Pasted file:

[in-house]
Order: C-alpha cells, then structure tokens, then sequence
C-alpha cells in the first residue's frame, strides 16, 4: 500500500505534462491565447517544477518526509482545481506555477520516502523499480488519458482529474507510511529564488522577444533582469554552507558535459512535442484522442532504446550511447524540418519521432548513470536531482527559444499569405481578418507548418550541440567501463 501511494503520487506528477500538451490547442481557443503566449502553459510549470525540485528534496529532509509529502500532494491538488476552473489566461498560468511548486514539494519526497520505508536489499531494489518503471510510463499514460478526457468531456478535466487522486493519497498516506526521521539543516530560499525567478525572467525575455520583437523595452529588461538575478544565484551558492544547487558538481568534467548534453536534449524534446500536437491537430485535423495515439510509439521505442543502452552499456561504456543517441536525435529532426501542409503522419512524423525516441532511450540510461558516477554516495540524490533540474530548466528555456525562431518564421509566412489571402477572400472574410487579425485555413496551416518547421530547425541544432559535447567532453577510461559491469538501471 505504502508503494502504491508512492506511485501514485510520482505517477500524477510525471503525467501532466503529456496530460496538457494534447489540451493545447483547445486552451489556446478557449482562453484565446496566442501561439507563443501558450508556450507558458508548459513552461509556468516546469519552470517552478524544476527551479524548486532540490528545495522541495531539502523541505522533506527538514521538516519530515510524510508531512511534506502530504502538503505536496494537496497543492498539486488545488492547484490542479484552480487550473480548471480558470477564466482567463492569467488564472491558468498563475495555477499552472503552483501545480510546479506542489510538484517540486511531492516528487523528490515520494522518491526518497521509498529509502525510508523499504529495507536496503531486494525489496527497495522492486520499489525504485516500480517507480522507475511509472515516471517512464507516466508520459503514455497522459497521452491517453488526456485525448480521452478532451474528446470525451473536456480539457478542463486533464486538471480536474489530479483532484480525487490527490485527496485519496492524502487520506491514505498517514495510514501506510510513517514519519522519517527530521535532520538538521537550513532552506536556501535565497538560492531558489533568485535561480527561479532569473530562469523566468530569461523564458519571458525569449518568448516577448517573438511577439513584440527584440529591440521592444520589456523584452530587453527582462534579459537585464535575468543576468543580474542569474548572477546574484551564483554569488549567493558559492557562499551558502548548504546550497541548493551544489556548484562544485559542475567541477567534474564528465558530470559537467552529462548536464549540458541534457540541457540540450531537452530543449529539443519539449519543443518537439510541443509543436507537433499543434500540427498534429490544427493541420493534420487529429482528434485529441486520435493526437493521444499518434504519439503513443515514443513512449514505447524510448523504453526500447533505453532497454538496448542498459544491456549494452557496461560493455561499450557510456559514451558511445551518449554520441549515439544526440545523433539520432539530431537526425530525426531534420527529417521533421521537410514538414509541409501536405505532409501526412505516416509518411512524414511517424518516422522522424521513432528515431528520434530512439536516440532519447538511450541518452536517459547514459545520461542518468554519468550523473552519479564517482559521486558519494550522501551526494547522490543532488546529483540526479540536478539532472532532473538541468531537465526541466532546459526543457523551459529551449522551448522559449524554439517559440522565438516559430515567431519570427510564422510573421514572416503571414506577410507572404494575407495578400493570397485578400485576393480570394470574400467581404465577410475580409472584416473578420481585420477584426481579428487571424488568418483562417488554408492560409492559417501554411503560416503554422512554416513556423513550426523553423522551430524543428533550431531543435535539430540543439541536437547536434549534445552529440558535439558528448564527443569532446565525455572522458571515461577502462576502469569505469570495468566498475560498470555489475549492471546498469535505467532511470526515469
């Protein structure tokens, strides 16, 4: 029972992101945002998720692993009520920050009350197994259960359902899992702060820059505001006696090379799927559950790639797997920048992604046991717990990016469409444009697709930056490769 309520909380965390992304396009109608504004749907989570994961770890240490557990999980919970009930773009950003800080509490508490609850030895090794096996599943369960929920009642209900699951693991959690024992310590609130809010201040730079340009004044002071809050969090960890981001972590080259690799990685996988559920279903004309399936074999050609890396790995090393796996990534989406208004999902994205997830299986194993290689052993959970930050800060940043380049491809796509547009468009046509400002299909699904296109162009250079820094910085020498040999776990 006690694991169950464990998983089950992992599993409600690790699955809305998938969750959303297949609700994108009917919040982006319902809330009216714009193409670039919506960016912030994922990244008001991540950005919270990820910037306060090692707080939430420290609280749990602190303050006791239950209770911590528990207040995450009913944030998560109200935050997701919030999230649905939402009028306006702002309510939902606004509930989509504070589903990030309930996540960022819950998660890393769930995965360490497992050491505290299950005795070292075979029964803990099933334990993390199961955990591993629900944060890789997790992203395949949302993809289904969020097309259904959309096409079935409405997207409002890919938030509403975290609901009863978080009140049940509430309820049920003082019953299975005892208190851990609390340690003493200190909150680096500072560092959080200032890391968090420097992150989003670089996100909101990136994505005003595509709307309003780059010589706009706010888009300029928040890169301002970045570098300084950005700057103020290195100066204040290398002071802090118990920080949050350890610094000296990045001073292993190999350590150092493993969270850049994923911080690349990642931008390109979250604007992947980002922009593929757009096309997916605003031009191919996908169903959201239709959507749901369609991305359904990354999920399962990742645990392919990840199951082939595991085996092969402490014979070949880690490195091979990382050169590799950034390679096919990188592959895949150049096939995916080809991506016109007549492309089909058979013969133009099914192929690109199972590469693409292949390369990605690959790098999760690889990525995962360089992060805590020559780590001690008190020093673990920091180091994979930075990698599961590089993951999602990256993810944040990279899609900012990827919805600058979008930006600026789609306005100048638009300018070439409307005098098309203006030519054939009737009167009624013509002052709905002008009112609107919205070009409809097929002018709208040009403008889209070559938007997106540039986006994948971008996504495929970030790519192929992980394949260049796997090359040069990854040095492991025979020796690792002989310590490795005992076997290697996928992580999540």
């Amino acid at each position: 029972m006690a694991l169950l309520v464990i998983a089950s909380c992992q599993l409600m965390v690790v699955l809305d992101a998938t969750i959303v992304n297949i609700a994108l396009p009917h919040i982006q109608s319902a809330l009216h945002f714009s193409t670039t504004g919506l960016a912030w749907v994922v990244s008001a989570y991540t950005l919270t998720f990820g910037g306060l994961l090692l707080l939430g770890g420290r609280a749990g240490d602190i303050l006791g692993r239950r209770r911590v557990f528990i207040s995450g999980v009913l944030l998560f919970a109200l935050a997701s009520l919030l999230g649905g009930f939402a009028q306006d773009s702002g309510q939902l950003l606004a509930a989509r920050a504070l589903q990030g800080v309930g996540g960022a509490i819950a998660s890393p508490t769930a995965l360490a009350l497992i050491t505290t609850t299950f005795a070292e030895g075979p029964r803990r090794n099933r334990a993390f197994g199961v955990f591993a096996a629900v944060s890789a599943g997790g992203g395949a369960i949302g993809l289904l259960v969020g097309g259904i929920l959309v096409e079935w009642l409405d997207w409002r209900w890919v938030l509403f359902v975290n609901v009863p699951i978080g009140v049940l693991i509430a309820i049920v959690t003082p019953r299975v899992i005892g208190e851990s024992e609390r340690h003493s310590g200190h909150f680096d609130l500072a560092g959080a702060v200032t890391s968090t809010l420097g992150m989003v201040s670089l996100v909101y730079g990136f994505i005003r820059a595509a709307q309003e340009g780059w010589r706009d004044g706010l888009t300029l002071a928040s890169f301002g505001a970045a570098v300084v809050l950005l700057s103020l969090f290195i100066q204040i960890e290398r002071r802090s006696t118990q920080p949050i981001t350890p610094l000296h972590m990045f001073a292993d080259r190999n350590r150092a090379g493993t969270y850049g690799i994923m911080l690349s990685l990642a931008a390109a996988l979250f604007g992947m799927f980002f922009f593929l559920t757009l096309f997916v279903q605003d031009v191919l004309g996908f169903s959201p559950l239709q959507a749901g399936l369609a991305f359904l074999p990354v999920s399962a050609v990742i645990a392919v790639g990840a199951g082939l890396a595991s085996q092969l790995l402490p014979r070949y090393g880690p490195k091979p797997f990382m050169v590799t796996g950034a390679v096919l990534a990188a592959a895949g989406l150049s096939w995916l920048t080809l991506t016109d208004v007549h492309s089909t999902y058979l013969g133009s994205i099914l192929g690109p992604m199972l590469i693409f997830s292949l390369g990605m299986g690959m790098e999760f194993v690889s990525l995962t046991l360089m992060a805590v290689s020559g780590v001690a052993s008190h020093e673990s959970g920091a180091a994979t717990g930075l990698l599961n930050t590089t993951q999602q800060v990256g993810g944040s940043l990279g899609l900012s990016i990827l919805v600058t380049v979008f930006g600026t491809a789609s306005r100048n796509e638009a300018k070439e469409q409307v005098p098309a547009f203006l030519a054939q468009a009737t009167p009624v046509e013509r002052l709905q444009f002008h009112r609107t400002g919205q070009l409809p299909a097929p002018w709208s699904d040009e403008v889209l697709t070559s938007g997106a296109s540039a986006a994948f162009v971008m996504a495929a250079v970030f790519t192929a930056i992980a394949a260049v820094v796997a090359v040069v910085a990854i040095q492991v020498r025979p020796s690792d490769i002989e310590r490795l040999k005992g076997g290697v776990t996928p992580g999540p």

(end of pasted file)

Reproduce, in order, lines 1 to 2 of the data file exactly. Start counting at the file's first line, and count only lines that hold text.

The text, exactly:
[in-house]
Order: C-alpha cells, then structure tokens, then sequence